Published in the Fort Myers News Press on March 10, 2012
When Gail Markham opened her accounting firm 32 years ago, she learned what discrimination felt like.
She had applied for a business loan and prepared a thorough loan package, including an in-depth business plan, projections and financial statements showing her company was profitable. But the loan officer at the bank wouldn’t recommend her loan, she said.
“I believe in my heart that if I was a male CPA sitting there, he wouldn’t have done that,” said Markham, a partner at Markham Norton Mosteller Wright & Co in Fort Myers.
Although Markham and other women business owners faced discrimination years ago, today women are not the minority they once were. But despite the benchmarks women have achieved as business owners and professionals in Southwest Florida, business groups, centers and awards geared toward women have taken off in the area, and new ones move in every day. Also, women-owned businesses still qualify for minority-owned business programs, even if the owners are white.
When women-owned firms are combined with equally owned male-female firms, nearly 46 percent of U.S. firms have a female in a primary ownership role, according to a January study by the United Negro College Fund Special Programs Corp. that was commissioned by the National Women’s Business Council.
In Lee County, women-owned businesses make up about 26 percent of all businesses and in Collier County, they make up about 27 percent of all businesses, according to the 2007 Survey of Business Owners U.S. Census report.
Markham’s firm is a prime example of how demographics have changed. In school, she was the only female in her accounting class, but today about 75 percent of employees at her accounting firm are female and three out of the four principals are female, Markham said.
There are also many more women-focused groups and awards.
The National Association of Women in Construction has had an active presence for many years and the American Business Women’s Association has five local chapters . About two years ago, local business women also launched a Southwest Florida chapter for the National Association of Women Business Owners and recently the Florida Women’s Business Center opened a branch at the Southwest Florida Enterprise Center.
That’s not to mention the local organizations tailored for business women such as Lee Collier Business Women and the Women in Business group for the Greater Fort Myers Chamber of Commerce. Many of the organizations have their own awards including the chamber’s APEX award and ABWA’s Women Making History award. There’s also the upcoming International Women’s Night of Southwest Florida, an award ceremony that will recognize a local woman in May in honor of International Women’s Day, which was Thursday.
Events still important
Leonardo Garcia, who heads up the Hispanic American Business Alliance, has been working with Lee County Commissioner Tammy Hall and the Multicultural Center of Southwest Florida to create the event.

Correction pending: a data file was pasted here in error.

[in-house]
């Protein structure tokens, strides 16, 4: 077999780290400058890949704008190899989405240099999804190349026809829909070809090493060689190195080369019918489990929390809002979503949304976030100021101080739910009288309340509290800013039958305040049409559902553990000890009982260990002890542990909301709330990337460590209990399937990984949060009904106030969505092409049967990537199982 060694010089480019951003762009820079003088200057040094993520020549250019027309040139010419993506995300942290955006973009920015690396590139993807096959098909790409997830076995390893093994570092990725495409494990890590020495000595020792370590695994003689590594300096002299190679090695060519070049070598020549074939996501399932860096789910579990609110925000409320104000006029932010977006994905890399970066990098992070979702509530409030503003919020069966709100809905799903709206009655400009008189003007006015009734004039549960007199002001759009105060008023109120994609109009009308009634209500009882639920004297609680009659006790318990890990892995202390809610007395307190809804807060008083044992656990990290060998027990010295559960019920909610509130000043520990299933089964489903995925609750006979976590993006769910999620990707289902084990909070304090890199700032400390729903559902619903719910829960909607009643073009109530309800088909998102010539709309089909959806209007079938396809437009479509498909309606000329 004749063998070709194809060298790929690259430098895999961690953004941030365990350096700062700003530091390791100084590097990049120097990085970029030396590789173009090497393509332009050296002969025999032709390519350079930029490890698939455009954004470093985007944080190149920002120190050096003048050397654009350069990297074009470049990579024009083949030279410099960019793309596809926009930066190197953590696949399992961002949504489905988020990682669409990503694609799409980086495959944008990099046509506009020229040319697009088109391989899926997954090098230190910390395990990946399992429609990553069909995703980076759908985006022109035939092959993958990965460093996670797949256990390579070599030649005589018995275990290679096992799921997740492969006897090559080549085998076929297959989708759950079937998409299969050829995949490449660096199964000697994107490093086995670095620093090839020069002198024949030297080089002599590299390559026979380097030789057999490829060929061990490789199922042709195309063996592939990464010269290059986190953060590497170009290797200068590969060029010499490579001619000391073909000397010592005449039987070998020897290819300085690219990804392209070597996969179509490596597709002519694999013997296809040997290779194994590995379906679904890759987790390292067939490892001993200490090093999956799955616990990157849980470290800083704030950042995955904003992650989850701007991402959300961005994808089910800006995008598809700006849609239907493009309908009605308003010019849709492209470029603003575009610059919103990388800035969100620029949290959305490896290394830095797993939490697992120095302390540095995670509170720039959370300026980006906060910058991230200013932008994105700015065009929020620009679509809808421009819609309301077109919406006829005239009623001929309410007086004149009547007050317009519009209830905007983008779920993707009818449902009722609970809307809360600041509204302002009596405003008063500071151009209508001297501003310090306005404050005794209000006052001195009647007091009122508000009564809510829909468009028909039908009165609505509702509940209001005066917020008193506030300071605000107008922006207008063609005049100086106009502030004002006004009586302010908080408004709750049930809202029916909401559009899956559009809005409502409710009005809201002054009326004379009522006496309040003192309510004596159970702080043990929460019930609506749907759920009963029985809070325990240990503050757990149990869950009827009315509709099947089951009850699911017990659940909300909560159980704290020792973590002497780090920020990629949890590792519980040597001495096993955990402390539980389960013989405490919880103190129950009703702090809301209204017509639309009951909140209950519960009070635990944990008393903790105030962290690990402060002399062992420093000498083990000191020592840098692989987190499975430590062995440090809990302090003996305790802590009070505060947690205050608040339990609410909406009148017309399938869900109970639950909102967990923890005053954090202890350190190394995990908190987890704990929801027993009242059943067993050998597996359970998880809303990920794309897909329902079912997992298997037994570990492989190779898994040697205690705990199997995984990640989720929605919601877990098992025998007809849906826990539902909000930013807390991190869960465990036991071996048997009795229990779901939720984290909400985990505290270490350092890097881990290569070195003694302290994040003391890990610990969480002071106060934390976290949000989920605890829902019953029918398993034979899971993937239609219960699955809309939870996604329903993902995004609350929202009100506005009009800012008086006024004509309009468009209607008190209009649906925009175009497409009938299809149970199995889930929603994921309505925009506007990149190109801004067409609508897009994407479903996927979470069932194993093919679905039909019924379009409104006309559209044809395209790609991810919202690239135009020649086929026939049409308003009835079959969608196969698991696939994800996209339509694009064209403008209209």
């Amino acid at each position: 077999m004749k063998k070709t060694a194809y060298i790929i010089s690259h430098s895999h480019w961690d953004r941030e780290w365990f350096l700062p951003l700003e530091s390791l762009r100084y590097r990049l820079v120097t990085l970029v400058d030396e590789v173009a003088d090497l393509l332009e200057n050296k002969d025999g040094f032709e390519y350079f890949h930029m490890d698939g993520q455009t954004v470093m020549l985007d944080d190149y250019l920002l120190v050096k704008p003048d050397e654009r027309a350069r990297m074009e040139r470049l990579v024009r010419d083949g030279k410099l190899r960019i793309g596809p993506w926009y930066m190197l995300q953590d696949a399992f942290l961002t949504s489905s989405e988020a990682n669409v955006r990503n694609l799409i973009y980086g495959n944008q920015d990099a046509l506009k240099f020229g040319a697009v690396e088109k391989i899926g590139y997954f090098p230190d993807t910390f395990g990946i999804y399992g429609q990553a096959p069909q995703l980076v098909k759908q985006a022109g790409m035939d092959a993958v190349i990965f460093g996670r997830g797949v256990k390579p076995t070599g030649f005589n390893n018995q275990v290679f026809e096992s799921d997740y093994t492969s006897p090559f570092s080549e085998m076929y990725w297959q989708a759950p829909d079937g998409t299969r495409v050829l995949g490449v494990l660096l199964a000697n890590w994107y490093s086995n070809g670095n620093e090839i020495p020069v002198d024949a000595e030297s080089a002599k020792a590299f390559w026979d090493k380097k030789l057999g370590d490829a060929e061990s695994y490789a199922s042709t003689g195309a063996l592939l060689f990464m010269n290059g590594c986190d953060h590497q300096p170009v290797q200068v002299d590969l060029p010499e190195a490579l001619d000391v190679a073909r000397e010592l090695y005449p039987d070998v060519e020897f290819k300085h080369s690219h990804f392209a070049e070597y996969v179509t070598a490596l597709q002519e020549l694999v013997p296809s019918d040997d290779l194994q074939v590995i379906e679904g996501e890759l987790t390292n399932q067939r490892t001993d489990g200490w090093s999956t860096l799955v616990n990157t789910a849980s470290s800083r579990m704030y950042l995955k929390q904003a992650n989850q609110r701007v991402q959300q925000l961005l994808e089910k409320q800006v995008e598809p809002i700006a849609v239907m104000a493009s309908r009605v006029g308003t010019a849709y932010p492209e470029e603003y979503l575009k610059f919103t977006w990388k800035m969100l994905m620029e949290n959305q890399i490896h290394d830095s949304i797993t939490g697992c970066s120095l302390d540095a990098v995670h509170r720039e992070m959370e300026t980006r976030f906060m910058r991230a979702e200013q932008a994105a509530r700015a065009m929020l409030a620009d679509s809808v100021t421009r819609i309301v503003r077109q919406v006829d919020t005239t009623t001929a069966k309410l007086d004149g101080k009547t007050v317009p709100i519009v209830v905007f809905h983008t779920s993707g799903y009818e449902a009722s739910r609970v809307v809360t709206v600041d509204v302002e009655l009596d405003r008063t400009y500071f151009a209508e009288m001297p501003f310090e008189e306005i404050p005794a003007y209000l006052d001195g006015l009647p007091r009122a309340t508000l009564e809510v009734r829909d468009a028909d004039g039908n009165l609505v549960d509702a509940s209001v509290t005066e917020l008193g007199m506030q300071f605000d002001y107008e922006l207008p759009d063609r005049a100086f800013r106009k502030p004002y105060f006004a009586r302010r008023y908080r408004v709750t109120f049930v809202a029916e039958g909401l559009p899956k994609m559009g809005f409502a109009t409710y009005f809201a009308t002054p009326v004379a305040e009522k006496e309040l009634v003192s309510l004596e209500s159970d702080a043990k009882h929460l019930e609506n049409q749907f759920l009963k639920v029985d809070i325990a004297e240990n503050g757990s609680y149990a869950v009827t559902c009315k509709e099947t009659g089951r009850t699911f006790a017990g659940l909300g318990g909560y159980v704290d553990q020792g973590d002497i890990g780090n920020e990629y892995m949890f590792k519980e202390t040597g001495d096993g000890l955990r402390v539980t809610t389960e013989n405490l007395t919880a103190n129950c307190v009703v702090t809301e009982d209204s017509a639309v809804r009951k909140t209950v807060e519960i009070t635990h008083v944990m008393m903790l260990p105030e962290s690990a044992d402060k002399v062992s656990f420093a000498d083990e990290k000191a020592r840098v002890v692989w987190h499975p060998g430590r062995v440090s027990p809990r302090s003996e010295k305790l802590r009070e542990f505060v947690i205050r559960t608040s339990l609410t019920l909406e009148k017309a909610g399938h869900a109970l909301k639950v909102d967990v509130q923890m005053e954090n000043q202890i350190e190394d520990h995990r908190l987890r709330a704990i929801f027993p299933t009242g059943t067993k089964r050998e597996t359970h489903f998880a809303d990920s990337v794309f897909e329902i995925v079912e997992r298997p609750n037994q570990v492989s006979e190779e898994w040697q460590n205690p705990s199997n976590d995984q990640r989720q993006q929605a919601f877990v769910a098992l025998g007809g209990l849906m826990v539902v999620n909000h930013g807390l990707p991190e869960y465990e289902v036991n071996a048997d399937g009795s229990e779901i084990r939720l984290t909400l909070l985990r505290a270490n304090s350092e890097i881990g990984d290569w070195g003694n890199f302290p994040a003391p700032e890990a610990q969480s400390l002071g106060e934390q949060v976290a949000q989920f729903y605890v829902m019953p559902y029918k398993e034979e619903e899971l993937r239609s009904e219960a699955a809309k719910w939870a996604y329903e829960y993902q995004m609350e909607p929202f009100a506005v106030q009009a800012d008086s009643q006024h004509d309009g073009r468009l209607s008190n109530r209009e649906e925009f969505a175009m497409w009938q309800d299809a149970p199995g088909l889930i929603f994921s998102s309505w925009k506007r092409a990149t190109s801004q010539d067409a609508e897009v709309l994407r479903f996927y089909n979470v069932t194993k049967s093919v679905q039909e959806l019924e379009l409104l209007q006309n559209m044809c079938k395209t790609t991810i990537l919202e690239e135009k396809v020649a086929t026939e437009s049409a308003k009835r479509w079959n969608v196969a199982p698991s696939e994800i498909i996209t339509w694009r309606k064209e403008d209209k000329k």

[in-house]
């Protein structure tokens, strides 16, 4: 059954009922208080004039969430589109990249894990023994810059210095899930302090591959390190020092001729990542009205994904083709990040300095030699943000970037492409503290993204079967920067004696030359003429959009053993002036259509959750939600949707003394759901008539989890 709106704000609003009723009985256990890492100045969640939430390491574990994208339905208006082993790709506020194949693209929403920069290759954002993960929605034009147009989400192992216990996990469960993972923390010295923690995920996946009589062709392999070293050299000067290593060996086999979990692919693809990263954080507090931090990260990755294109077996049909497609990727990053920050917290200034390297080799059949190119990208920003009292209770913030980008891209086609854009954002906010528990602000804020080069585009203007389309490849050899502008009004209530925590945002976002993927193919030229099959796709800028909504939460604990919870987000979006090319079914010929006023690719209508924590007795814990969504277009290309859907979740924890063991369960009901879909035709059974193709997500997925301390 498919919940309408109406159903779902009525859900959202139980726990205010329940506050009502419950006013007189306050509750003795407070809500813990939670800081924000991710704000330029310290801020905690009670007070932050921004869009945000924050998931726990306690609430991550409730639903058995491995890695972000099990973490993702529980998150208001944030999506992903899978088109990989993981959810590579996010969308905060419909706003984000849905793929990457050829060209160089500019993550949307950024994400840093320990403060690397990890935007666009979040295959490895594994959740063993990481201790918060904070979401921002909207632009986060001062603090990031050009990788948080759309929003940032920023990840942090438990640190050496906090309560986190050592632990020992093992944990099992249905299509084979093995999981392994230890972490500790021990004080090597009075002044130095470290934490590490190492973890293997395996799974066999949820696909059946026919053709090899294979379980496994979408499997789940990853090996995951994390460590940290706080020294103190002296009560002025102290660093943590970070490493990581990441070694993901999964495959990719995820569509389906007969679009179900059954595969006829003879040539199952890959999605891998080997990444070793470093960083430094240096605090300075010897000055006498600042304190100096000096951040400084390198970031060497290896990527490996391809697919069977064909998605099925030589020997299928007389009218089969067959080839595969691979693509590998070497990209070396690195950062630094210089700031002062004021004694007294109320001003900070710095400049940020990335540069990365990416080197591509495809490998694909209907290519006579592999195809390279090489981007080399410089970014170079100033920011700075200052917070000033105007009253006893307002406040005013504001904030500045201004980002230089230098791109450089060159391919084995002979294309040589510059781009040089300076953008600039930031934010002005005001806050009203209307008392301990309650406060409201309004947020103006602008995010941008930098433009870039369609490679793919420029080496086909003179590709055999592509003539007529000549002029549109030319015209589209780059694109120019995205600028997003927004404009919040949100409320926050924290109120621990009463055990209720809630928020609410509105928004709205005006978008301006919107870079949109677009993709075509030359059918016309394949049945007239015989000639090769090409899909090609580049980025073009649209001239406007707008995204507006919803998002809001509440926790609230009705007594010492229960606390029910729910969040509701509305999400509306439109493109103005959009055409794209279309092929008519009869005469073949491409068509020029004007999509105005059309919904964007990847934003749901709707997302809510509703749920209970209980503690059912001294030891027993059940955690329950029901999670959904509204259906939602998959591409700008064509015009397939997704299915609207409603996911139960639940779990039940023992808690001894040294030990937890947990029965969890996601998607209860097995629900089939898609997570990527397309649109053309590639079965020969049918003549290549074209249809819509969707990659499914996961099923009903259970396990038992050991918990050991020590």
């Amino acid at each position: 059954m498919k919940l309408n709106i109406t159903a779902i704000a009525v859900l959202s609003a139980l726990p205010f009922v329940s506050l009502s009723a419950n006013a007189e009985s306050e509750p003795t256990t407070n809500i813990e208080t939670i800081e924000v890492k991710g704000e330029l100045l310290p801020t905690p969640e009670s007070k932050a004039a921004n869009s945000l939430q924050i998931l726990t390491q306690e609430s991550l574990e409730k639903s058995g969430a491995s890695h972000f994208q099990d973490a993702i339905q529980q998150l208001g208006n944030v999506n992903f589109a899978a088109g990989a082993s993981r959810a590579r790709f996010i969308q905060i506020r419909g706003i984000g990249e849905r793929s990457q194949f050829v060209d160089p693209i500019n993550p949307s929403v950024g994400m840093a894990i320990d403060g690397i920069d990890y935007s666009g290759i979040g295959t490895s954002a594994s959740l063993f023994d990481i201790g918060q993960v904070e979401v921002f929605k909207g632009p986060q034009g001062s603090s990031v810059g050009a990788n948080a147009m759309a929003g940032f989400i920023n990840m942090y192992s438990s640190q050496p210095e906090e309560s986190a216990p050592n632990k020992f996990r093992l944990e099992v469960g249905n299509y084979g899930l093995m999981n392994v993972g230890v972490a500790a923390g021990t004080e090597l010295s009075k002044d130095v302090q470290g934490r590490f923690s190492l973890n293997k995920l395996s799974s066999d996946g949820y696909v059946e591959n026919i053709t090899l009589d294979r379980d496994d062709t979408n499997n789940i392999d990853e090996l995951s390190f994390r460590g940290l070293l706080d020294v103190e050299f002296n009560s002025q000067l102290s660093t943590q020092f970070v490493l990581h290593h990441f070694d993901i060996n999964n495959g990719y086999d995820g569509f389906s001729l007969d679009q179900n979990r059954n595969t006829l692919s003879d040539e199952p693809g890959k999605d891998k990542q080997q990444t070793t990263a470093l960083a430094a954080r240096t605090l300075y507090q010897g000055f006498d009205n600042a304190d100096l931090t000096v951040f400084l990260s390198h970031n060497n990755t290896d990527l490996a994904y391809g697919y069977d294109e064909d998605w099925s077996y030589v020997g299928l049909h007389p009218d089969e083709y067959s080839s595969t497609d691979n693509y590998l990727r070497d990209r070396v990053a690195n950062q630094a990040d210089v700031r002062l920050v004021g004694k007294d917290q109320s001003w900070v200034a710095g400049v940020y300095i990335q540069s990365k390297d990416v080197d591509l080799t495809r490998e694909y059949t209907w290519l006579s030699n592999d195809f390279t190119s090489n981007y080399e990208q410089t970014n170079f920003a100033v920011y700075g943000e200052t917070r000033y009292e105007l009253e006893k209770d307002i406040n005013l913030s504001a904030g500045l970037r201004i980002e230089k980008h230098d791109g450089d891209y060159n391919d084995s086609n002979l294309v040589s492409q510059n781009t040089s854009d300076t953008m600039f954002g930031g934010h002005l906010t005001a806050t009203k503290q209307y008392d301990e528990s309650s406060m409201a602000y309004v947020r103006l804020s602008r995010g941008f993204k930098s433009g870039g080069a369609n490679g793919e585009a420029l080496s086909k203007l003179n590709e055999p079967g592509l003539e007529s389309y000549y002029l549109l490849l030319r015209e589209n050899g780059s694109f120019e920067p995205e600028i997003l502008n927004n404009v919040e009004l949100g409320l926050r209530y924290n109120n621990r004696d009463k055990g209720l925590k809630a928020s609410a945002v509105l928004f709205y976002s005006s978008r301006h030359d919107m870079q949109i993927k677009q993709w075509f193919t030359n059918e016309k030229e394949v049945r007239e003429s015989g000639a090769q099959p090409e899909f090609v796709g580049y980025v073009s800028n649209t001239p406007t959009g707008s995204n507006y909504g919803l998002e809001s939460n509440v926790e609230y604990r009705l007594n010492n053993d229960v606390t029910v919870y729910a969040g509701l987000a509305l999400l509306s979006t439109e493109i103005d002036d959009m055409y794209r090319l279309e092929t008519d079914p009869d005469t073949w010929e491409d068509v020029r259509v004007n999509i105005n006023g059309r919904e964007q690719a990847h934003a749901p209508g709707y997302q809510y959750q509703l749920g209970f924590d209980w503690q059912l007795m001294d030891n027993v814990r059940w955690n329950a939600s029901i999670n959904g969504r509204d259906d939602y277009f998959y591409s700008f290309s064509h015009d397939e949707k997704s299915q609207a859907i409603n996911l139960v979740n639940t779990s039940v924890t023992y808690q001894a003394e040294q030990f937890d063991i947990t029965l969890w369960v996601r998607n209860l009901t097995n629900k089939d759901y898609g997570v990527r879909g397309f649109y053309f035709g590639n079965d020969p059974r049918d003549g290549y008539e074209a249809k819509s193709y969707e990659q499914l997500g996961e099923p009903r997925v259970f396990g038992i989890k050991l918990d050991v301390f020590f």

“In every part of the world you’ll see communities celebrating this important date,” Garcia said. “It’s about time that we come together as a community and start celebrating the achievement that women bring to this community on International Women’s Day.”
He says the event’s international component separates it from other community women awards, that are tailored to only the local community. He also feels that it’s important for men to attend these events and become involved in women’s group to become more aware of their needs and challenges today.
The event is also a way to continue to provide awareness and education to the next generation of leaders, male or female, he said.
Even with so many organizations to choose from and awards to participate in, each event or networking group serves its purpose, said Colleen DePasquale, president of the Greater Fort Myers Chamber.
“Every group kind of has their own little culture and you just might fit into one better than another,” she said.
More than gender
While some attend the meetings to mentor and socialize with other women, Carol Conway says the gender factor isn’t a focus for her. That’s not to say Conway, owner of CRS Technology Consultants, hasn’t participated in women-focused business groups.
She’s participated in the Greater Fort Myers Chamber APEX Award, was involved in NAWBO during the infancy of her company and attends International Women’s Forum meetings . The groups and awards have fulfilled different professional needs as much as a mixed-format group would, Conway said.
“I’ve never joined an organization specifically and explicitly for gender,” she said. “I joined because of content.”
The relevancy comes from the information, materials and resources the peer group contributes, she said.
In the 19 years she’s owned her business, she never felt disadvantaged in any way, she said.
While the special considerations may have served a purpose when women were first entering the workforce , the needs of women in business have evolved, she said.